Cannot see the wood for the trees.
Ironically the popularity of the custom appeared to lead to its decline. An account from 1984 tellingly records:
“And the Council for the Protection of Rural England took it as an opportunity to promote its campaign to have the forest opened all the year around. Walkers and ramblers were asked, and were willing to sign a petition supporting the campaign. They were signing at the rate of 100 an hour.”
And so that signing lead to the opening up of a permanent footpath, from Patch Riding, Finstock, to Waterman’s Lodge, near Charlbury, through the estate in 1990..the one I used to access the permissive path. It may be only one, but like any incision, it allowed greater access and so the mystic began to fade…but not quite yet. It was clear that Palm Sunday I went that a considerable number of local and not so local people were still keen to see the vistas and green swards generally unavailable. The estate covers a considerable area and the footpath only crosses a very small section.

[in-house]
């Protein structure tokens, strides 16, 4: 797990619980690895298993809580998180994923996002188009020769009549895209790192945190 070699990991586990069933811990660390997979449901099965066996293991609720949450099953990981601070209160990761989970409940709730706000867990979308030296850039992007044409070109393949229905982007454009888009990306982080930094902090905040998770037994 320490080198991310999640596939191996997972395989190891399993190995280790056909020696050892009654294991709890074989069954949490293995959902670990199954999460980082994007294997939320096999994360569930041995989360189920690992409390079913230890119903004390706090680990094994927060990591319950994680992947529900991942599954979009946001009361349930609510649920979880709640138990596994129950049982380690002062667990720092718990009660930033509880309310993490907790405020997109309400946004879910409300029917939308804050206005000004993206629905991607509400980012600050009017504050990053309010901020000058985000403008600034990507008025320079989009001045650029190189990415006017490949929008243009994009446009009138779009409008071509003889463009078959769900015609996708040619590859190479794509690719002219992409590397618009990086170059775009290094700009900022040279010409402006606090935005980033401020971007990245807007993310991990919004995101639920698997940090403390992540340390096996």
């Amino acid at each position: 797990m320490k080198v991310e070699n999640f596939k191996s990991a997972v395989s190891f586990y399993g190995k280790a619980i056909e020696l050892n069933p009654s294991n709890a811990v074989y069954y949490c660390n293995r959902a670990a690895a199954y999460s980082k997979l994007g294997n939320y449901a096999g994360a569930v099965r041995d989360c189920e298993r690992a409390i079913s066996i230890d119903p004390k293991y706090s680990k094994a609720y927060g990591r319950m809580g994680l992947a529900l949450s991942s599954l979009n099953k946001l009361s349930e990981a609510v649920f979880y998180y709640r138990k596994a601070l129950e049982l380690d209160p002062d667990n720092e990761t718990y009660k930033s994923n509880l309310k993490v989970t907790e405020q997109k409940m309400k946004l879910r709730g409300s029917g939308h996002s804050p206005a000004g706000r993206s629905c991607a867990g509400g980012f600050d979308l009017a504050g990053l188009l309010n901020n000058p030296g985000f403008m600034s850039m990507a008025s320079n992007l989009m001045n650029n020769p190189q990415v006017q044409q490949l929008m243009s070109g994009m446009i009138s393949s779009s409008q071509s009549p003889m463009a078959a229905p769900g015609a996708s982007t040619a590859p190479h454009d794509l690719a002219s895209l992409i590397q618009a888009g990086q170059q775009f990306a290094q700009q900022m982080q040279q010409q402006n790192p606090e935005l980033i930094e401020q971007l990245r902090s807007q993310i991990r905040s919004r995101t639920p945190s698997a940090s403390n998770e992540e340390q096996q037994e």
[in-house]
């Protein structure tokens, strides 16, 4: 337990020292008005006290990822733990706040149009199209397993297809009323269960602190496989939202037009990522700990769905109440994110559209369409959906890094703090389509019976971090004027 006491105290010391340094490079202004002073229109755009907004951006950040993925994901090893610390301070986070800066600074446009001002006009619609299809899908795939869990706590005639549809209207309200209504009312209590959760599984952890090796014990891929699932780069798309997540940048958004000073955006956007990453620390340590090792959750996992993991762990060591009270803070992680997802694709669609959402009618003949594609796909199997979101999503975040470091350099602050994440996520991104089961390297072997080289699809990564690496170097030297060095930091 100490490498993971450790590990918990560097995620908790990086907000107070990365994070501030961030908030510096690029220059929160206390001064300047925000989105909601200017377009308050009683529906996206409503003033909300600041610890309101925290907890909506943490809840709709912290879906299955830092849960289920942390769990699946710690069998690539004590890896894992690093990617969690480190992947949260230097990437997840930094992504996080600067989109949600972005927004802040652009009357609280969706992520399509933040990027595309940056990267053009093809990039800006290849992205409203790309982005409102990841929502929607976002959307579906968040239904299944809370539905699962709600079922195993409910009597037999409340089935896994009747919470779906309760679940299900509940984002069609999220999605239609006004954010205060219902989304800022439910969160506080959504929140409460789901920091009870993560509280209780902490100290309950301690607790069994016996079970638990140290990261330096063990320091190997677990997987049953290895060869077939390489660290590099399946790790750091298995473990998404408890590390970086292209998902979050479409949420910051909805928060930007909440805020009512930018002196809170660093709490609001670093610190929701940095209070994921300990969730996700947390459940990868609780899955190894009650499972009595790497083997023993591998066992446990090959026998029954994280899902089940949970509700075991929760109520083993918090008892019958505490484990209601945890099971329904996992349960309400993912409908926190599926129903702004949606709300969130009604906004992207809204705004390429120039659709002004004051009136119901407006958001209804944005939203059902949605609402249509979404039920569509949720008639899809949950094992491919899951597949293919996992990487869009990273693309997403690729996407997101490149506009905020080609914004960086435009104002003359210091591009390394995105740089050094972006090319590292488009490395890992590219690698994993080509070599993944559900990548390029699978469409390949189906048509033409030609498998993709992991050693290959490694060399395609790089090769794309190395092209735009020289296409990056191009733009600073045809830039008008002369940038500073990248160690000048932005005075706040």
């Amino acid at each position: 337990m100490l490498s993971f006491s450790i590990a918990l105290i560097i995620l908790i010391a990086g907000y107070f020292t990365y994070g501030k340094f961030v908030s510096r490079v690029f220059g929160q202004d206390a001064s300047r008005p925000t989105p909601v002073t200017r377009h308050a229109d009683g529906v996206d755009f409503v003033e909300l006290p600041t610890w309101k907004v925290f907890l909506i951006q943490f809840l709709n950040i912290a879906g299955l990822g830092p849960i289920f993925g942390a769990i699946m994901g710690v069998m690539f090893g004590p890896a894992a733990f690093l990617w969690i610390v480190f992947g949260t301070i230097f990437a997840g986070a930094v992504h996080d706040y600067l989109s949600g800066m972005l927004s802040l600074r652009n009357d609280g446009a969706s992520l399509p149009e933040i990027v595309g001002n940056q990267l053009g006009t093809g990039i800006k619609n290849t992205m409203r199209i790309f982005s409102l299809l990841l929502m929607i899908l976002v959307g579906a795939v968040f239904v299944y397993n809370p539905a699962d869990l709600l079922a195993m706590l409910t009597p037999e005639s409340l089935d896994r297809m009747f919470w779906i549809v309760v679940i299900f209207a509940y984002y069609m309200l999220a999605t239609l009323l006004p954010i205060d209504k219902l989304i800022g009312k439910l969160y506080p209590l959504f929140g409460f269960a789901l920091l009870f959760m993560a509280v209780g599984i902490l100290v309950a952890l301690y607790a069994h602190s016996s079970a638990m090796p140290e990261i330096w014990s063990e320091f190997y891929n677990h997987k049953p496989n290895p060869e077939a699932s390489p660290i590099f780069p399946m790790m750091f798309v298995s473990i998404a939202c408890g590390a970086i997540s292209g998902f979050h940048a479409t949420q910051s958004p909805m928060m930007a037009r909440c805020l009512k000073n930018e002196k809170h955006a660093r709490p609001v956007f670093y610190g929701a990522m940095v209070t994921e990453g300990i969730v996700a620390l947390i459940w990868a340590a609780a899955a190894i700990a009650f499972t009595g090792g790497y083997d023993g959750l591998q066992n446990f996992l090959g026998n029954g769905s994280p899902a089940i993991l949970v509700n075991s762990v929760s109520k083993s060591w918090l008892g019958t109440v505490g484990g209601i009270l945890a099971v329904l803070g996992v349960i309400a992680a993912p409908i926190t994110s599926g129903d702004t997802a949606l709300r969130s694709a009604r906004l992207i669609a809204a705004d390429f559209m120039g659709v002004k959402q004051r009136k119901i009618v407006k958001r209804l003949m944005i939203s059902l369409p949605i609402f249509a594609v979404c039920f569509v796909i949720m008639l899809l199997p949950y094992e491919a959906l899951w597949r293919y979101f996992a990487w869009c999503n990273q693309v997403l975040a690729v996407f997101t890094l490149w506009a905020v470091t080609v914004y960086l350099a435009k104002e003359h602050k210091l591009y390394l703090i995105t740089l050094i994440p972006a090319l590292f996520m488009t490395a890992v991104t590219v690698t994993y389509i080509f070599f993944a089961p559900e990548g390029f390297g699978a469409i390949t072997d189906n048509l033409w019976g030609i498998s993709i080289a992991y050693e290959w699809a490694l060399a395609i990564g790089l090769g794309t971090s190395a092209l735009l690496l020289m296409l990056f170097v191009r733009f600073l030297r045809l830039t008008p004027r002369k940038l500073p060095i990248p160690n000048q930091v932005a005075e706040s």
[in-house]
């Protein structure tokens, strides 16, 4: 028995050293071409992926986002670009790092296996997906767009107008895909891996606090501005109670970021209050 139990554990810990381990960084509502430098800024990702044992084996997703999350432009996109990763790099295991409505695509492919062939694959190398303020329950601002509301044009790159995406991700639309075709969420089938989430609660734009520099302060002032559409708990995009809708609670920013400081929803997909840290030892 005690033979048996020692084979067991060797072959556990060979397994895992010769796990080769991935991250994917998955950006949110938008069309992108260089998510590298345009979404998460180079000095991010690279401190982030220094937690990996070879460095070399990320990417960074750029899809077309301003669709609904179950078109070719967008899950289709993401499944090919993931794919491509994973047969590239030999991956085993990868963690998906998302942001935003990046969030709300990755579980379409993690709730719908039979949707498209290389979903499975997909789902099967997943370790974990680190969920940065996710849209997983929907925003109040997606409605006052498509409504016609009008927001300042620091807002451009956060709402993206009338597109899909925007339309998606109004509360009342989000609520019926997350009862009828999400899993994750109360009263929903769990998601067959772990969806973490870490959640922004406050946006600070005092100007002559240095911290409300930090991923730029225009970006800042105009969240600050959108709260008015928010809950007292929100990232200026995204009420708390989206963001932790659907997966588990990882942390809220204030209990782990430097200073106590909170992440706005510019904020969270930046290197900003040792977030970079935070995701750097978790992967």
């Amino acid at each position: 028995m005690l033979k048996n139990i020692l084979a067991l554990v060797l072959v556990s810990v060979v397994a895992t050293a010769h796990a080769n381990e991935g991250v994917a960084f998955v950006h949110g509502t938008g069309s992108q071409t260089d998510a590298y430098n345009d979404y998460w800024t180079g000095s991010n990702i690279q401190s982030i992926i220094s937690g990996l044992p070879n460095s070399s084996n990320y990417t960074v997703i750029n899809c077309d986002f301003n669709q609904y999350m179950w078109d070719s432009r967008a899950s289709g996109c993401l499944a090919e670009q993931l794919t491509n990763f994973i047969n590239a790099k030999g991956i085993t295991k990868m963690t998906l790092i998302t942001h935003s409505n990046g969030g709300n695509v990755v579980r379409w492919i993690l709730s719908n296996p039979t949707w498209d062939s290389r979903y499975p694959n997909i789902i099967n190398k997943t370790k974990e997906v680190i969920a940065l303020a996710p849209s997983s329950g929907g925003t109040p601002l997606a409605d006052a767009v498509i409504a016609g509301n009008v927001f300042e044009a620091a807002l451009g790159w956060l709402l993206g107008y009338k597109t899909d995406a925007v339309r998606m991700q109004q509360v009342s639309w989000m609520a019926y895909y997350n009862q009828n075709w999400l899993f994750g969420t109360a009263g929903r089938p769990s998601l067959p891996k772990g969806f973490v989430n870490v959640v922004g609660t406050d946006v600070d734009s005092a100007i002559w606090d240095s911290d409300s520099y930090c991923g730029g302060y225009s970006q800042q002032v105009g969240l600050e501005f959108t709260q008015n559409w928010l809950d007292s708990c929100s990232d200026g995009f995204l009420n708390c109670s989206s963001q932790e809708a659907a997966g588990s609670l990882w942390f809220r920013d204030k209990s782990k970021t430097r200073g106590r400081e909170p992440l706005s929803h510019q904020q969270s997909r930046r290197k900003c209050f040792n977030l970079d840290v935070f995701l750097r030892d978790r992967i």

Walk on the wild side
The Palm Sunday Walk is a curious survival but one still under threat. Many years ago the clergy tried to bribe children by offering free crucifixes to keep them in church. Even today a poster to the Finstock History page notes:
“The last time I tried to visit it on a Palm Sunday, the gate which would have given access to the iron well was locked. I suspect it is only ignorance that keeps us out: if the local history society asked, they’d probably let a group in next year.”
But local people are determined to keep the Palm Sunday Walk open. Mr Pratley writes:
“I walk this permanent footpath regularly but also try to do the Palm Sunday walk as often as possible, as that’s still the only day the Five Ash Bottom route is open to the public.”